Osprey Live Stream, Stockton, Missouri


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Empire District Electric Company and Mid Central Contractors invite you to join us in celebrating the return of osprey to Stockton Lake. Enjoy this brief peek into the lives of this osprey family! But, please be aware, at times, nature can be difficult to watch.


On February 24, 2015, Empire moved the osprey nest from one of our transmission towers to this newly built nesting box. The pair had a nest burn last summer after coming in contact with an energized electric line. The fire also did damage to the transmission tower and line, interrupting electric service. This new home for the pair of osprey is meant to be a safe nesting alternative while also increasing service reliability for Empire customers. Click here to view photos of the installation of the nesting platform.

Above is a live stream of the nesting box. The box is approximately 4-feet by 4-feet and approximately 70-feet high. Although the power lines are visible in the background, the nesting box is approximately 50 feet away from the power lines. This nest also has night vision provided by infrared light illumination. Birds and humans cannot see infrared light, so the osprey are not bothered at night by the infrared light illumination. The cameras are powered by two solar panels. If there are several days in a row of overcast skies, the camera may run out of battery backup. But, once the sun returns, the camera will be operational again.

Note to viewer: Images presented on this live stream are the property of the Empire District Electric Company and may be used for educational and non-commercial purposes. Images may not be sold.


About Ospreys

Osprey are uncommon statewide, most are spring and fall migrants but a few nest here. Ospreys are up to 24 inches long, with a 5- to 6-foot wingspan. They are midway between eagle size and large hawk size.

They eat almost exclusively fish they have caught, including carp, catfish, perch, shad and suckers. Also called “fish hawks” or “fish eagles,” osprey usually fly back and forth over—and 50 to 200 feet above—the water while searching for fish. When an osprey spies a fish, it hovers a moment before diving and plunging into the water feet first. Often it will completely submerge except for the wings.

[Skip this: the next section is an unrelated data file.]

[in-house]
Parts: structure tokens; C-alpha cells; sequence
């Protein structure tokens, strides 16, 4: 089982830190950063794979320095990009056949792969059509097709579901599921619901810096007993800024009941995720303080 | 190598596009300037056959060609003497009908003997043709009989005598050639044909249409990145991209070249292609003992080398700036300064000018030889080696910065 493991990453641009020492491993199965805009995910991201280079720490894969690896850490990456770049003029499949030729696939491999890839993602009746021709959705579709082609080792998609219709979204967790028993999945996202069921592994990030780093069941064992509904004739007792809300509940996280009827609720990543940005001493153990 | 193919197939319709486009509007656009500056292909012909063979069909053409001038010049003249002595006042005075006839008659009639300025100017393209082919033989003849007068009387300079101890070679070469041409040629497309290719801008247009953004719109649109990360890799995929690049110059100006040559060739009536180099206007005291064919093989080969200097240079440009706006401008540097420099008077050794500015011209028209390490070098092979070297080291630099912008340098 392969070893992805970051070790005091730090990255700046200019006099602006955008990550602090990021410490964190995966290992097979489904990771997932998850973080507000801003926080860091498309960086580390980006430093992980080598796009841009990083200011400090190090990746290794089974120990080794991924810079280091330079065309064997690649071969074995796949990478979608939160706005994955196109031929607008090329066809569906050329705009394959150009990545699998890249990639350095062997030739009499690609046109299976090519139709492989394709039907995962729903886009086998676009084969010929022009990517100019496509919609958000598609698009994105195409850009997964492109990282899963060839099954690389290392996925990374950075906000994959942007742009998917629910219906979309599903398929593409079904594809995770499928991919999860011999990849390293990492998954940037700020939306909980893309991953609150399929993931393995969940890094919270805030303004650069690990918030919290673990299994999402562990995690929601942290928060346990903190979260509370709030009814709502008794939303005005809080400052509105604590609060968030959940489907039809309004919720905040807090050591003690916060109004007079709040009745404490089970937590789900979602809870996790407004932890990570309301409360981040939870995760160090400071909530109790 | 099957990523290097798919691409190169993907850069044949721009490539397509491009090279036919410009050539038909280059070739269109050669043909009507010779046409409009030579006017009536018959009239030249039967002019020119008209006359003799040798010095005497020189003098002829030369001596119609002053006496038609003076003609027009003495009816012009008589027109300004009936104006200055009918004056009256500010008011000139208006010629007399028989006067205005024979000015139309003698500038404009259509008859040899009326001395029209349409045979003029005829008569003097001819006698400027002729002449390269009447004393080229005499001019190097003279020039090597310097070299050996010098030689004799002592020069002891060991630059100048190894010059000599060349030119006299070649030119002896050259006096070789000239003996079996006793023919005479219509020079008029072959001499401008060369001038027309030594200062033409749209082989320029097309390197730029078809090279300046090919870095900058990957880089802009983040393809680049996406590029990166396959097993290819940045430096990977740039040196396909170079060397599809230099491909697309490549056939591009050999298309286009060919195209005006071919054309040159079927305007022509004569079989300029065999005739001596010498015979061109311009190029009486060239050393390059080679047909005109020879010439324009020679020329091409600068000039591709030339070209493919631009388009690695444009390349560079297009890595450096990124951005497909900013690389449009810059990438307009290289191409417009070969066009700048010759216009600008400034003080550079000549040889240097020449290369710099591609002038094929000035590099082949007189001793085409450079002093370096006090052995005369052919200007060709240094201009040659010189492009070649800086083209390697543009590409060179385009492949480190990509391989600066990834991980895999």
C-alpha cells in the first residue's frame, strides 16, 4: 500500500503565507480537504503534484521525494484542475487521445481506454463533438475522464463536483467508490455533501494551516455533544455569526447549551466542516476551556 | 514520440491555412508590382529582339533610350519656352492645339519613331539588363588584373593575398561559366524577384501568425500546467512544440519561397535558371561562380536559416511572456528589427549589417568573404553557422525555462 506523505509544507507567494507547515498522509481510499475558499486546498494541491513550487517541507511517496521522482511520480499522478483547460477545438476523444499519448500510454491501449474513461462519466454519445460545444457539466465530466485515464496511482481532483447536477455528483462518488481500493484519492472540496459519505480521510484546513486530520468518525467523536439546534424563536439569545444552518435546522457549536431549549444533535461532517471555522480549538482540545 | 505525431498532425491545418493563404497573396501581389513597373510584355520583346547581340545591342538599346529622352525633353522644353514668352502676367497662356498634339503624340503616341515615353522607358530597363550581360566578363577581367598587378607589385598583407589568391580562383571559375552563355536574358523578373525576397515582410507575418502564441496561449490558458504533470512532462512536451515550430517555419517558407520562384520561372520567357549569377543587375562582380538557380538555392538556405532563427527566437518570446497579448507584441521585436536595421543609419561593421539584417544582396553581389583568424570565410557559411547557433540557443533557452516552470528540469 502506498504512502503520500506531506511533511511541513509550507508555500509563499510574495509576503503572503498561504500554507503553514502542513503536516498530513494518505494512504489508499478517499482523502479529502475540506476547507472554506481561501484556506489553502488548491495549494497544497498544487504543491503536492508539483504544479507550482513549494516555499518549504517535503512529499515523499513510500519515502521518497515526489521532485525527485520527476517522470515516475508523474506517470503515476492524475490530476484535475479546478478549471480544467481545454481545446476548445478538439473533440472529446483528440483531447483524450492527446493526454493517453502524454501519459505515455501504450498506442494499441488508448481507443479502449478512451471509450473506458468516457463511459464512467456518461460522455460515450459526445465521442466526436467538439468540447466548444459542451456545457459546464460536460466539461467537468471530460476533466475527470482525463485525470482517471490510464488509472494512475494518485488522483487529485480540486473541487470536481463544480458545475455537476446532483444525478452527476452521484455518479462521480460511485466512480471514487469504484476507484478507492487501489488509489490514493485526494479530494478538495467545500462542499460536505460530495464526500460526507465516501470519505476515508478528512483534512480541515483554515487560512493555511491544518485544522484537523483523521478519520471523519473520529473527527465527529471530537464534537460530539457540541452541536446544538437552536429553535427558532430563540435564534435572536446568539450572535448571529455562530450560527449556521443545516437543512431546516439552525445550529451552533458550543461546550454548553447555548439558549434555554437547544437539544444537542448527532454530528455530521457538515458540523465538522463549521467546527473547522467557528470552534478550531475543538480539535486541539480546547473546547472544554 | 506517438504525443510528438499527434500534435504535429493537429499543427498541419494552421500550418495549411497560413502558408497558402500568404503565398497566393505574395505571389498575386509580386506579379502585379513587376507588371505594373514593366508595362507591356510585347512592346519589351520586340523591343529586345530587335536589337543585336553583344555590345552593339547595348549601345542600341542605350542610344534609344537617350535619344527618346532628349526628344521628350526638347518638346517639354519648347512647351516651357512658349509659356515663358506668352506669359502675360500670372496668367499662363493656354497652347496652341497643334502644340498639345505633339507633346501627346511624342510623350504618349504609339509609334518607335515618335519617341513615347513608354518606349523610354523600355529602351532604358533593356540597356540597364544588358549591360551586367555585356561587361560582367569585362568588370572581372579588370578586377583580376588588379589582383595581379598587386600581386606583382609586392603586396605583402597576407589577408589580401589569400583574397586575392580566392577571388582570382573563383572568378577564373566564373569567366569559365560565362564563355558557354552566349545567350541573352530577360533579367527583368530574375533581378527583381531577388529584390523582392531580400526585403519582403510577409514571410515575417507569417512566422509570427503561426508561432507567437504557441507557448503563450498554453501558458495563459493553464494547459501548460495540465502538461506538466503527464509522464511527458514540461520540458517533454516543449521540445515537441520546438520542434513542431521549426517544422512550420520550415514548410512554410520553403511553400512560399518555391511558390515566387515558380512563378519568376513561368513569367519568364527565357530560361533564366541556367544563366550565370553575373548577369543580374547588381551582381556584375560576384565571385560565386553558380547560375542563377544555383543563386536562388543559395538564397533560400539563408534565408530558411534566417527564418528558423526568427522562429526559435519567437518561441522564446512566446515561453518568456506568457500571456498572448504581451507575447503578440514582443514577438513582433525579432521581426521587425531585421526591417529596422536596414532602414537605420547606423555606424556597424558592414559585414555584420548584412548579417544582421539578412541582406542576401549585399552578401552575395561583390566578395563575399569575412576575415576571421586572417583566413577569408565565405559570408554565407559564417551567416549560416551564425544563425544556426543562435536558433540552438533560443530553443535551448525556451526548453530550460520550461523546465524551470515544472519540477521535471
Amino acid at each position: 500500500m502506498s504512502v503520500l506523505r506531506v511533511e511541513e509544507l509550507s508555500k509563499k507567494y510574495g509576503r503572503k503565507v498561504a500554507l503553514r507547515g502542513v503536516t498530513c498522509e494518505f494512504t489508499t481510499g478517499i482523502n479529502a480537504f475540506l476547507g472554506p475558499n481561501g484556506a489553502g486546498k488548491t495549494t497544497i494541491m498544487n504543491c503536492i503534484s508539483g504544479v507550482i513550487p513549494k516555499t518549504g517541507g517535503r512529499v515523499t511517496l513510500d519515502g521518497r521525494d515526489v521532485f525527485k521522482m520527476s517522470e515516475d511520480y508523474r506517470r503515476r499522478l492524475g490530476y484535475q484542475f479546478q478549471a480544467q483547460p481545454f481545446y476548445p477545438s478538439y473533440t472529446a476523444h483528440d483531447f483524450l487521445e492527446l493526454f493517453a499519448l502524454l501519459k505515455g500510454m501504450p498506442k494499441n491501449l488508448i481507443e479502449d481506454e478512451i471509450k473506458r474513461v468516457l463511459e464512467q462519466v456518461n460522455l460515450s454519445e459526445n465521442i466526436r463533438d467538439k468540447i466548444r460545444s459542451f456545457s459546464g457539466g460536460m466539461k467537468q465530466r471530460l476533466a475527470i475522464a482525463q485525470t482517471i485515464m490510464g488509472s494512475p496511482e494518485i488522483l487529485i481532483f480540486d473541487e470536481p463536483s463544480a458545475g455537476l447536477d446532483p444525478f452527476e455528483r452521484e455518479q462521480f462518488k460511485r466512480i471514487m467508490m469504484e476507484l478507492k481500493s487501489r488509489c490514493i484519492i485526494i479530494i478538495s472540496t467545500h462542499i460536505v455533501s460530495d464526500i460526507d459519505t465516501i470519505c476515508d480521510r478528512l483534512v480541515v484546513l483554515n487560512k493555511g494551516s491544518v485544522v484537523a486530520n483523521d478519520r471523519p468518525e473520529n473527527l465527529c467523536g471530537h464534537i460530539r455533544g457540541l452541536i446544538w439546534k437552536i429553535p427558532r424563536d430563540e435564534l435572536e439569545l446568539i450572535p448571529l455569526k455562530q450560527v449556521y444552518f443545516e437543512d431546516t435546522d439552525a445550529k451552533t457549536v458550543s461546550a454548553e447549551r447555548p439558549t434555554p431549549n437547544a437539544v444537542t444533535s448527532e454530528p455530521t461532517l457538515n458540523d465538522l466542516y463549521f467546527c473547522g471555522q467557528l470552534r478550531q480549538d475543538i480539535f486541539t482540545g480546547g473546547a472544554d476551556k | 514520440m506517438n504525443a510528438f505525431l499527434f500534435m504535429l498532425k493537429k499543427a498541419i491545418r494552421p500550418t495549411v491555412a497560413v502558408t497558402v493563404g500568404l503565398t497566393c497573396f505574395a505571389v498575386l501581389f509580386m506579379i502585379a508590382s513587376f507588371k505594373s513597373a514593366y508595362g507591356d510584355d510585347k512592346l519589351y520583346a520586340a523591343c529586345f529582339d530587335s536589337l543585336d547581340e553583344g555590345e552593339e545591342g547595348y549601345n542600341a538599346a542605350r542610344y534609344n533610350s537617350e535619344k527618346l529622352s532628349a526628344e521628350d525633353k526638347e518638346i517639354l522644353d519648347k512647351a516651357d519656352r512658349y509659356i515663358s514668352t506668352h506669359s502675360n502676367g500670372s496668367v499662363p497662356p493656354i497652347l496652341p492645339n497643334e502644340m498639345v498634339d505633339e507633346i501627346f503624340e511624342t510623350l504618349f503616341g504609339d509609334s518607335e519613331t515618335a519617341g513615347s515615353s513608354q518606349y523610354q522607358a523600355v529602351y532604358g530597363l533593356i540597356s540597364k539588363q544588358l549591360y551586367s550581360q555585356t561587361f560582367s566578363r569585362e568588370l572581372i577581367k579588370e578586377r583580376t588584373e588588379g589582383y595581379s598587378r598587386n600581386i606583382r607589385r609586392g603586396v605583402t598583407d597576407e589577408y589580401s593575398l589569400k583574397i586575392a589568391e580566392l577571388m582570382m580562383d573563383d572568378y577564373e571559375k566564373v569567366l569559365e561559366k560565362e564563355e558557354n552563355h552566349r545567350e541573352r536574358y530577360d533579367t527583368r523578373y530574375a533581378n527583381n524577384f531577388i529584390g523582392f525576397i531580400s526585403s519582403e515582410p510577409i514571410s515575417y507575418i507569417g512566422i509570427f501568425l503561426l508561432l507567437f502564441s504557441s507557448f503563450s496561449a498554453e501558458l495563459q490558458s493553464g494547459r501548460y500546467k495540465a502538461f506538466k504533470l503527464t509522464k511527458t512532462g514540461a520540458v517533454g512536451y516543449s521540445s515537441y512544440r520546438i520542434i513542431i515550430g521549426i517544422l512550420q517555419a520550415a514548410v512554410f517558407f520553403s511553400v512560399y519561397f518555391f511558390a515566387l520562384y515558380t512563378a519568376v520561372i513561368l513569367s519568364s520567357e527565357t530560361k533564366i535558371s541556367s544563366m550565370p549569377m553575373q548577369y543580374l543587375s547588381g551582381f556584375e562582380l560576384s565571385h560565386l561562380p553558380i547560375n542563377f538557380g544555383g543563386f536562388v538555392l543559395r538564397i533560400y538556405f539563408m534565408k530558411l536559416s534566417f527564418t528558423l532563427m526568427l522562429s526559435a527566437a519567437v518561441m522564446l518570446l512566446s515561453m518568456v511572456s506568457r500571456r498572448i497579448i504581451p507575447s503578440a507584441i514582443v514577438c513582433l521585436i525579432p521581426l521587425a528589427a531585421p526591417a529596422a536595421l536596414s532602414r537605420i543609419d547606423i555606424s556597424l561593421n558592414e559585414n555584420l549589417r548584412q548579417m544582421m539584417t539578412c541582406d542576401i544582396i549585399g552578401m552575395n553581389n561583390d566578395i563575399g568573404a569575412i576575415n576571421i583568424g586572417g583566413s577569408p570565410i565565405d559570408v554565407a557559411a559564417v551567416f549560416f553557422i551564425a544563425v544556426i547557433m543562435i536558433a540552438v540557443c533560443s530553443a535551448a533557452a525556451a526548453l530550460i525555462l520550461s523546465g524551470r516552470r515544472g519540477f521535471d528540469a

Osprey reach maturity at age 3 or 4 and usually nest near water on a tall structure, such as a tree or rocky bluff. Like bald eagles, they generally mate for life. Nests are built of sticks and miscellaneous other materials. Two to four eggs are produced and hatch in about 5 weeks. The chicks fledge after about 9 weeks. Both parents care for the young. Osprey live about 7-10 years but have been known to live for 25.

(Source: Missouri Department of Conservation)

For more information about osprey, visit the Missouri Department of Conservation website here.

 

Comments 904

  1. Sharon

    Dad brought the fish to mom again and again and again and finally she accepted it. When she got up there were TWO EGGS. Yeah!!! We have another egg.

  2. john farris

    FYI – On my laptop at home I found out by accident you can take a photo with their cam and save it to your files. If you hold the arrow over the bottom right of the picture it will bring up the sound and the camera icon. It works on my laptop at home but not on my desk top at work. I have no idea why. I took a good photo of the egg and posted it to FB, pretty cool!

    1. Gail Bowler

      Well, I’ll be darned!! I never noticed the cam there!! Thank you!!
      There is not a facebook page for this Osprey cam is there?

      1. Gail Bowler

        John, I played with it a little and I can get it to copy and paste on fb without using files (which I am not as familiar with)
        …..Wish it would paste here!

  3. Sharon

    Thank you! Gail for that explanation. I do recall from last year that sometimes the mom or dad would bring in a whole fish or one half eaten , so now I know what’s going on. And I agree it’s great to have them back!!!

  4. Sharon

    Mom was on the nest by herself, still just one egg. Dad flew in with a fish and gave it to mom awwww…what a loving gesture, then mom takes off with the fish. What’s up with that???

    1. Gail Bowler

      They often take it to a tree or perch to eat it……On the other cams I watch the male usually eats the head elsewhere and then brings the
      rest of the fish to the female….Sometimes she eats it on the nest…other times takes it to a perch or tree….

  5. Mary

    They both have been on nest at times. Mom placing her egg a little more secure. And yes, only saw one
    Maybe more soon. Exciting!!

  6. JANET FUNICELLI

    Well well well maybe that was dad moving nest material lol! mating attempt! Dont know if it was successful.

  7. Sue Diehm

    This pair managed to take care of 4 chicks last year and each successively fledged–amazing! I hope this is the same pair.

  8. Keegan

    Yes it is more than likely the same pair. There are several breeding pairs in the area, and they will usually always return to their previous nest.

  9. Gail Bowler

    Both on the nest at 11:00 am…actually 10:00 am…I just realized that I have been posting eastern time since I am in that time zone at my son’s house. Sorry.

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